Recently on the 16th of September 2018, Dr. Cindy Gordon was invited to be a speaker at the International IEEE Women in Engineering conference in Toronto, Canada, to discuss diversity and inclusiveness and the imperative to drive better performance. The number one issue she discussed at this international forum that is facing the technology industry is not enough women are in our Tech Sector, and we are not keeping them in our tech sector. Following is a blog written by her on the issue at hand.

Let’s look at some key facts on how Tech Savvy women really are recently profiled by Deloitte Research (2018):

  • Canadian women are more likely to own a smartphone than men (82 percent versus 77 percent), more likely to own a tablet or fitness band, and equally likely to own a computer.
  • Women are driving mobile e-commerce, buying on a mobile device 25 percent than men compared at 18 percent.
  • Women are 10 percent more active than men on Facebook, Instagram, and Snapchat.
  • Although Canadian men play games more on computer consoles, women prefer mobile gaming, compared to only 28 percent of men.

That being said about women being very tech savvy in Canada, here are some major issues, that every C level executive in North America in the Tech sector have a leadership responsibility to wake up too, and strive daily to make a major difference in closing these gaps:

  • Women in Tech industry are earning on average 29% less than their male peers.”
  • Women receive lower salary offers than men for the same job at the same company for 62% of the time.
  • Women in Tech companies have on average only 1% of the available board positions.
  • VC’s invested last year just $1.46B in women-led tech start-ups, while investment in over $58B in male-led investments

Why is this so imperative?

The research (Sodexo, McKinsey, Harvard, Fortune etc.) is overwhelmingly conclusive that gender parity enables companies to achieve:

  • Higher Operating Margins
  • Better Employee Retention
  • Better Client Retention
  • Better Safety Record
  • Higher Employee Engagement

In addition, according to recent McKinsey Research, companies in the top quartile for gender diversity are 15% more likely to generate financial performance above their national industry median that their peers in the bottom quartile for gender diversity.

So, what is the Big Elephant on the Table regarding Women in Tech? All the research is pointing to one single factor. Culture.

Culture always Trumps. Over 60% of women in the technology industry have unwanted advances and have experienced blatant verbal and physical harassment. Blatant Objectification was highlighted recently in the Women in Tech Elephant in the Valley report.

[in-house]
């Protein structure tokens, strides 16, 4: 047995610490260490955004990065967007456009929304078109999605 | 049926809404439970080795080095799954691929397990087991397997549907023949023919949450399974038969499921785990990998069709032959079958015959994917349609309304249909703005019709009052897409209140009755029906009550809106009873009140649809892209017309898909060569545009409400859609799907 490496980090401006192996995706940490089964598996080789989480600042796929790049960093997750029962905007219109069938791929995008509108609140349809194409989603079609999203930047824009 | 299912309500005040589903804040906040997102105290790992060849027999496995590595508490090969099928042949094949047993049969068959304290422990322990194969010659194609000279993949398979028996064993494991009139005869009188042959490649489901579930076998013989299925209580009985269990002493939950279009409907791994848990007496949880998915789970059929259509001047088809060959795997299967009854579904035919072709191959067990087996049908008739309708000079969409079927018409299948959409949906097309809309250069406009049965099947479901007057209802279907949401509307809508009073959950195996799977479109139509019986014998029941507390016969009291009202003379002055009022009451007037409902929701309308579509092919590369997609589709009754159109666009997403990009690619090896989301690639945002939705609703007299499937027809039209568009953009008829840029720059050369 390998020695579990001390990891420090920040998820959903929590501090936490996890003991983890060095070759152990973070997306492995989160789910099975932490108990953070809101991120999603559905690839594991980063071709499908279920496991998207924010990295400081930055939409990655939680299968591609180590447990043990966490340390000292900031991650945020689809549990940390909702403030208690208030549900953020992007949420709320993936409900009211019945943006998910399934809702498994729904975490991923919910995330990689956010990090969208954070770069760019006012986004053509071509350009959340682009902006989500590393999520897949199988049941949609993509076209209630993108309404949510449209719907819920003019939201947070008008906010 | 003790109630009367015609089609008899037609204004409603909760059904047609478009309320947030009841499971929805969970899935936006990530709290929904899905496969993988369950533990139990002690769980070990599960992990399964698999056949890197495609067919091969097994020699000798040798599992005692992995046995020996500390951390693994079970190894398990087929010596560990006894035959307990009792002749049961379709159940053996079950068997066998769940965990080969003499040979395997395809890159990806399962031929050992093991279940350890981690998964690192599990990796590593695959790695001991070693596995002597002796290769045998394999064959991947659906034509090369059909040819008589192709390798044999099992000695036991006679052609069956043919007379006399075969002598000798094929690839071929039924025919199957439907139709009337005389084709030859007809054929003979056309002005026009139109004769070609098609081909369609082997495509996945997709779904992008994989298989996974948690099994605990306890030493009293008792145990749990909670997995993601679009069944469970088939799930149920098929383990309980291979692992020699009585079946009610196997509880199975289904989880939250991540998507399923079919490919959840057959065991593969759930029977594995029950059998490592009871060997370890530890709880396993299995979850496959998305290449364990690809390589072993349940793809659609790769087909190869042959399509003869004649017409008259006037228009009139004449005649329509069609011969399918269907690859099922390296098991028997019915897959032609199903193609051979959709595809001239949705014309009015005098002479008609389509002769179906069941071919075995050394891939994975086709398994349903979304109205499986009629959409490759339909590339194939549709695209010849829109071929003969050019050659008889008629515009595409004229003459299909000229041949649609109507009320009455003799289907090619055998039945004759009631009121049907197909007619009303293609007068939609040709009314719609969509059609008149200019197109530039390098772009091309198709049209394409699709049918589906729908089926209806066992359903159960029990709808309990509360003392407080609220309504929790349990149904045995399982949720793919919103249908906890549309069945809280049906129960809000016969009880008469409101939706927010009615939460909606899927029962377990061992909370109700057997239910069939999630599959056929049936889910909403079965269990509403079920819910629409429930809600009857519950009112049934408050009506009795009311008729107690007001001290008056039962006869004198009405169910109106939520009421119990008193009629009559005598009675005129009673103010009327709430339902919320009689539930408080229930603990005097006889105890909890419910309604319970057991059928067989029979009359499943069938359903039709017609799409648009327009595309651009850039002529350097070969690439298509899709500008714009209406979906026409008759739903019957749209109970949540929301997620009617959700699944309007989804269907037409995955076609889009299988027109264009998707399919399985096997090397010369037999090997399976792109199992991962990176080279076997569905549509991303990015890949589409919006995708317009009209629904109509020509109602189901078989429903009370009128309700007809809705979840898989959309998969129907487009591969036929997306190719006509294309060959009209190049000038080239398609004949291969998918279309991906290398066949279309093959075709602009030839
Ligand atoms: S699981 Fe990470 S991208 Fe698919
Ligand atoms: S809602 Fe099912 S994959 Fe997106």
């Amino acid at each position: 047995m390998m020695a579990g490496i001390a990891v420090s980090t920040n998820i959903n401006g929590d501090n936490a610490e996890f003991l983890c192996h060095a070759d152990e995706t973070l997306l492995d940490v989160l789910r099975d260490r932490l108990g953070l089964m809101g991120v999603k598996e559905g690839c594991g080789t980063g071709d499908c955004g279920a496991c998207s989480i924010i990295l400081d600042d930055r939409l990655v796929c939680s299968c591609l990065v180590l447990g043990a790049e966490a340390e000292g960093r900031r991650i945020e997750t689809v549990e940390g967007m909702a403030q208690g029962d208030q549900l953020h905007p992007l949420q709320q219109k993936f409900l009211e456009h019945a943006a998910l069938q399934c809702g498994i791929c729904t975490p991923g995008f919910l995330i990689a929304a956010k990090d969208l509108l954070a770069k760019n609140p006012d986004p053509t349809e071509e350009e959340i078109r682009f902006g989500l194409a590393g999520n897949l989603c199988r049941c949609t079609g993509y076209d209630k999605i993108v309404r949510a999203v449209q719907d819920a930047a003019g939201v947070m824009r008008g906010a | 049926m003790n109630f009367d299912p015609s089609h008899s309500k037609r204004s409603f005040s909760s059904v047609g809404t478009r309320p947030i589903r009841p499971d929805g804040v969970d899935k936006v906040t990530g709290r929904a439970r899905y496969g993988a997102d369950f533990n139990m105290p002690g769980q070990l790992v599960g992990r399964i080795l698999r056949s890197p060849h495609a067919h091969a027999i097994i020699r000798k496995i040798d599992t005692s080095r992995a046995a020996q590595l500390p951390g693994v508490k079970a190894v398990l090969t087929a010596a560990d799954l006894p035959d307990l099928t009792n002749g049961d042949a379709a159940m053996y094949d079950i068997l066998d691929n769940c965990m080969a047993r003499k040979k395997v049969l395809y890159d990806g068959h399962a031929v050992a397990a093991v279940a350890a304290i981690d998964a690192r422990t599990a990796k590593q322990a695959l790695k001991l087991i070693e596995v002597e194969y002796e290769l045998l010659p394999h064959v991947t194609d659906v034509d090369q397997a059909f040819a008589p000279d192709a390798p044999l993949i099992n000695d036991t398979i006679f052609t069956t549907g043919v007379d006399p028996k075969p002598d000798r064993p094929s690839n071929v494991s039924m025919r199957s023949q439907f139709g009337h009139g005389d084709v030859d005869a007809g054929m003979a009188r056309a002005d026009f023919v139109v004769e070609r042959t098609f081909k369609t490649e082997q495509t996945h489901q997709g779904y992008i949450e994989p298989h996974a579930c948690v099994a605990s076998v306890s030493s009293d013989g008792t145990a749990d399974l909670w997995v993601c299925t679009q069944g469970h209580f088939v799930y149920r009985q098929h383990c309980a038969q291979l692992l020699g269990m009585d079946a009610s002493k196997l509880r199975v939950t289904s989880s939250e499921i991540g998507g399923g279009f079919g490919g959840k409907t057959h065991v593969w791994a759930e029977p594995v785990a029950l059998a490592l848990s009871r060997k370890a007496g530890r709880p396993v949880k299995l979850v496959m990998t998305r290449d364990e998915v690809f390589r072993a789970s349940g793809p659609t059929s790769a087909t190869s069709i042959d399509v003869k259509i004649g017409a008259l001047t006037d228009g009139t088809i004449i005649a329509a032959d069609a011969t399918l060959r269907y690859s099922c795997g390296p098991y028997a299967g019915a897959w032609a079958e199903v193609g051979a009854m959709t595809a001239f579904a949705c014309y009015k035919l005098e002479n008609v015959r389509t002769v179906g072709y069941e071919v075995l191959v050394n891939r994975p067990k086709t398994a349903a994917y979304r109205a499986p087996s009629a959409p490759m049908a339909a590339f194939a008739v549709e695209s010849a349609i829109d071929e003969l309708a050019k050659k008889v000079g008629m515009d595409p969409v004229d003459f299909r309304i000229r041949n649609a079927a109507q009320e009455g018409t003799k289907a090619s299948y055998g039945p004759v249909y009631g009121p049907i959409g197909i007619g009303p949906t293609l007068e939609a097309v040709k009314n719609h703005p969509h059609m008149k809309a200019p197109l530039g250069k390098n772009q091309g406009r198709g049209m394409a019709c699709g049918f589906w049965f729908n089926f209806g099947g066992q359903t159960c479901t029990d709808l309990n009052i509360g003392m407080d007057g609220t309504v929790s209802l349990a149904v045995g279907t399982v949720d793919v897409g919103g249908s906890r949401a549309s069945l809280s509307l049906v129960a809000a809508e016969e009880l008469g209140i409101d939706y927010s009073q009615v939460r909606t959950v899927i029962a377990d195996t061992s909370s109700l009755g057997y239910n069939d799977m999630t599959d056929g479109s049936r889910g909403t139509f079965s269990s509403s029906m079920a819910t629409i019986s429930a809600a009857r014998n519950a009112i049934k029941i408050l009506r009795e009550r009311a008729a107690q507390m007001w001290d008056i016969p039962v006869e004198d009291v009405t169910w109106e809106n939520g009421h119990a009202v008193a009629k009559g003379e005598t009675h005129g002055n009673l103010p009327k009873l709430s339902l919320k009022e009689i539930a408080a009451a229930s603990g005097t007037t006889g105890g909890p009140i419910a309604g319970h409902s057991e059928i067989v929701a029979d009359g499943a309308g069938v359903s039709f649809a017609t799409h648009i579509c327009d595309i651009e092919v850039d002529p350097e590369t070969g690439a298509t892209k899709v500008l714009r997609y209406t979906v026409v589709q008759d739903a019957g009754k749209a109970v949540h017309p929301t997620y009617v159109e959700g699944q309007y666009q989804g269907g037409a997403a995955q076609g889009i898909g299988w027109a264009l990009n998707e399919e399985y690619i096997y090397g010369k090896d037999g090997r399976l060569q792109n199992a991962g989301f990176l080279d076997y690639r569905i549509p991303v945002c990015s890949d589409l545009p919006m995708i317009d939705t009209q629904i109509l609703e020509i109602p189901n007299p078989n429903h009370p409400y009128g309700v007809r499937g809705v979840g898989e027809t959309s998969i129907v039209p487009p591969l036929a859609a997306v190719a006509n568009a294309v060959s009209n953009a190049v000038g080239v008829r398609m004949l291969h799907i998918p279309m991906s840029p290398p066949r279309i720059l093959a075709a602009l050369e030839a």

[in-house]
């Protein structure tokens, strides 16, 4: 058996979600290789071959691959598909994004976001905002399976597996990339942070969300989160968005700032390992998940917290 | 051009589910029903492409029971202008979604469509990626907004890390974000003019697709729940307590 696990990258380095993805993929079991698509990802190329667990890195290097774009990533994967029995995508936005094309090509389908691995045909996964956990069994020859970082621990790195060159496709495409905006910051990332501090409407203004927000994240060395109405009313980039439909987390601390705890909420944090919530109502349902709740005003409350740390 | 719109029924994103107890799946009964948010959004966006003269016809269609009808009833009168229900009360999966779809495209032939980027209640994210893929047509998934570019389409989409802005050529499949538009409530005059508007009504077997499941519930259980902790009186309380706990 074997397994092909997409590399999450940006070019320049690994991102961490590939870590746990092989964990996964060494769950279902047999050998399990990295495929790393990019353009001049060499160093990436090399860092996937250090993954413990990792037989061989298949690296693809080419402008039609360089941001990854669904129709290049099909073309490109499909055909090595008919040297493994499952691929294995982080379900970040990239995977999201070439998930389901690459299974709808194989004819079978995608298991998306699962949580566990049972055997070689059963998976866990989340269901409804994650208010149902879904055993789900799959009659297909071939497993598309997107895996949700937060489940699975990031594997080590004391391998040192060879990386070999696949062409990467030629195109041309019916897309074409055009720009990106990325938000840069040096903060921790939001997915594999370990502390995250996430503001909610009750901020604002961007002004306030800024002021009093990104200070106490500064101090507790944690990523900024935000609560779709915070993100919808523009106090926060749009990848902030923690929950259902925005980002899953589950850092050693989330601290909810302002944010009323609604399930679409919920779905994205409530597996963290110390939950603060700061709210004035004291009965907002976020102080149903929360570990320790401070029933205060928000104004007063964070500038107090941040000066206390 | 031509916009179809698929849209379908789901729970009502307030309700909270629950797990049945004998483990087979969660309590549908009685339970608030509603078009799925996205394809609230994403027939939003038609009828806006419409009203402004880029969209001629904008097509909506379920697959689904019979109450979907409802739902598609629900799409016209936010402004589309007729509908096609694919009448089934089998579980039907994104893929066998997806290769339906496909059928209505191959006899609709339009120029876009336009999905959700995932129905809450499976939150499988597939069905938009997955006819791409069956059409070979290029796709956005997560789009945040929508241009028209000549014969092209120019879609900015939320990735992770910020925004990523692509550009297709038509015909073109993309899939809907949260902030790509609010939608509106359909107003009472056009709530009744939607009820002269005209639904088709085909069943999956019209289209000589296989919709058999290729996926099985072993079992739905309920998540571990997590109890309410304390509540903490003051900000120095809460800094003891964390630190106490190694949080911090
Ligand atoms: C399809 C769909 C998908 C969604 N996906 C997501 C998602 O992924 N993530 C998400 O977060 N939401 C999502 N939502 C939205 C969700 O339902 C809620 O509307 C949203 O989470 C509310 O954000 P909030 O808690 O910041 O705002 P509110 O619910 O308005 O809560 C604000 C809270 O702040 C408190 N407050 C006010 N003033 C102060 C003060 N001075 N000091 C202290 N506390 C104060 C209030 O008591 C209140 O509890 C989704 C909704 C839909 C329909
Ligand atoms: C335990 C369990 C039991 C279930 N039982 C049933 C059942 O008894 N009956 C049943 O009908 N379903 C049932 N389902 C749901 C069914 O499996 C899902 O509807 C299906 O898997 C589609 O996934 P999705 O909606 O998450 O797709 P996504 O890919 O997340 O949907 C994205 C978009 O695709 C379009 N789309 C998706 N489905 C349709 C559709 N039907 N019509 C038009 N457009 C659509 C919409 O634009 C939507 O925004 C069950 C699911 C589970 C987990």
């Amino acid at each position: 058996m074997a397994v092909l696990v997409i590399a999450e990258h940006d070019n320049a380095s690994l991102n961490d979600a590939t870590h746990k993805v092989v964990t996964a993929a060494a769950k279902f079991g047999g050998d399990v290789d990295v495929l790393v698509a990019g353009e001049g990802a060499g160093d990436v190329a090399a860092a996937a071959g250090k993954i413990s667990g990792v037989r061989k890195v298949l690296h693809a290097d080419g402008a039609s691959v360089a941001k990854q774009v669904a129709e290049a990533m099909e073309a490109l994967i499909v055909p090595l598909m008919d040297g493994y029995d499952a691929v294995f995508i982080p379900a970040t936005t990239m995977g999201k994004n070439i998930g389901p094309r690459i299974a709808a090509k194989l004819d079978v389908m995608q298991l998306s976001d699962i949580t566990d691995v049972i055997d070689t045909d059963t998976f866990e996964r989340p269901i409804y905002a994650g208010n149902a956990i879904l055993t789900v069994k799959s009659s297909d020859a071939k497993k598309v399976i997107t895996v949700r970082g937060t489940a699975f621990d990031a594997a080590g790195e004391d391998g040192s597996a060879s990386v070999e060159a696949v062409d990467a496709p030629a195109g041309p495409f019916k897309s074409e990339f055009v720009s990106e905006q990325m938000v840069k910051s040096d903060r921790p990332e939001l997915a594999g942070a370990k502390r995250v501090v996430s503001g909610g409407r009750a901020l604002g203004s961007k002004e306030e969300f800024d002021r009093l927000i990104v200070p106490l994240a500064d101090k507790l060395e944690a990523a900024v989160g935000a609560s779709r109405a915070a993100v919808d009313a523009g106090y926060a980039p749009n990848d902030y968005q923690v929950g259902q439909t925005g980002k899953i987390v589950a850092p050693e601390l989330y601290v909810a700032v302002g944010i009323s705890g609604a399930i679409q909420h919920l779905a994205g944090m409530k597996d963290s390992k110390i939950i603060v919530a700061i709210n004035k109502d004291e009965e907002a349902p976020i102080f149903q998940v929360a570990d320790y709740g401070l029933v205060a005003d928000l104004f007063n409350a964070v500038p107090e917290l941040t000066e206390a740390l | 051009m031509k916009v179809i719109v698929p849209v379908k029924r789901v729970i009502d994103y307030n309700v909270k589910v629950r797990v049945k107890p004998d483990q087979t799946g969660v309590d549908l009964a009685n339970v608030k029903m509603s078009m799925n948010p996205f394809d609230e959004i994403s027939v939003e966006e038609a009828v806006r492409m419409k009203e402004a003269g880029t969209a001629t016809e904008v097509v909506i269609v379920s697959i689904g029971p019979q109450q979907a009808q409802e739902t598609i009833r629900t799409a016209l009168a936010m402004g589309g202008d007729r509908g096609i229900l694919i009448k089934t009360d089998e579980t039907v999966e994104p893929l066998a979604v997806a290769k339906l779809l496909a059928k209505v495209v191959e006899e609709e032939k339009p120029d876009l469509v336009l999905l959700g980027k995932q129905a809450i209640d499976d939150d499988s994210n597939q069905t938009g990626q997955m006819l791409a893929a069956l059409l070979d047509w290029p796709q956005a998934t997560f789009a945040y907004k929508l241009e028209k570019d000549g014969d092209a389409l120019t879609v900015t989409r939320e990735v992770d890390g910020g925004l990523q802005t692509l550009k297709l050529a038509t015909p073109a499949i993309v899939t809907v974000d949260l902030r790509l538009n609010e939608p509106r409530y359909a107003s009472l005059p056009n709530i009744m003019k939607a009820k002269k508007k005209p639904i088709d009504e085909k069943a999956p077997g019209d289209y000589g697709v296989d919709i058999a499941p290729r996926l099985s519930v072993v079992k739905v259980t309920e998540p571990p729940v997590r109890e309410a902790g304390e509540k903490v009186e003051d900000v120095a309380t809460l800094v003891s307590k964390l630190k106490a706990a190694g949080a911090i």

As I looked around the room of over 200 young men and women, and many aspiring female Ph.D.’s in Engineering at the IEEE conference today in Toronto, I listened to both men and women share their stories of harassment, fear of losing their jobs, passion for Artificial Intelligence to solve breast cancer in med tech, seek out safe places to talk to other men and women who want to strive to make our world a better place, as well as concerns we need stronger social parenting skills and changes in our school systems at JK to ensure gender parity is top of mind. The conversation was rich, thoughtful and concerned about how to drive more transformation in our Technology Sector.

My message to all men and women today is that in order to transform our Technology industry in North America we have to have more courage and bring a stronger advocacy voice forward. It is no longer good enough to talk about this issue. We all need to act and change what is in our power to change.

Look at what Salesforce, a #1 leading CRM global company, recently did. The company made a strategic decision to investigate equity pay differences to ensure their women were compensated equally to their male counterparts. They fixed the major delta. The goodwill and brand amplification for doing what is not only fair but was just plain right will impact Salesforce’s loyalty and retention rates of its many talented women. This is a role model example for other companies to follow. All it takes is a simple audit and doing what is not only right but demonstrates trusted values.

I can only imagine what the great female suffragettes had to face striving to secure women’s legal right to vote. It has been over 25 years and our progress on achieving equity for women in technology is not improving, it has flatlined, and to achieve our vision to become a #1 AI NATION in Canada, we must StepUp!


Written by:

Dr. Cindy Gordon, CEO and Founder, SalesChoice Inc., a Guided AI SaaS Company

CATA STEM National Spokesperson

Canada #1 2018 Disruptive Innovation: AI Award Winner

Hot Vendor to Watch in CRM Award – Aragon Research

Sara Kirke 2017 CEO Award Winner, CATA, EY

Start-Up Canada – National and Regional Award Winner 2017

Governor General Award Winner

Co-Founder: The AI Directory with CATA, ITWC (

Author 13 Books

Board Director, Advisor to many Software Companies

Mother: 1 Daughter and 1 Son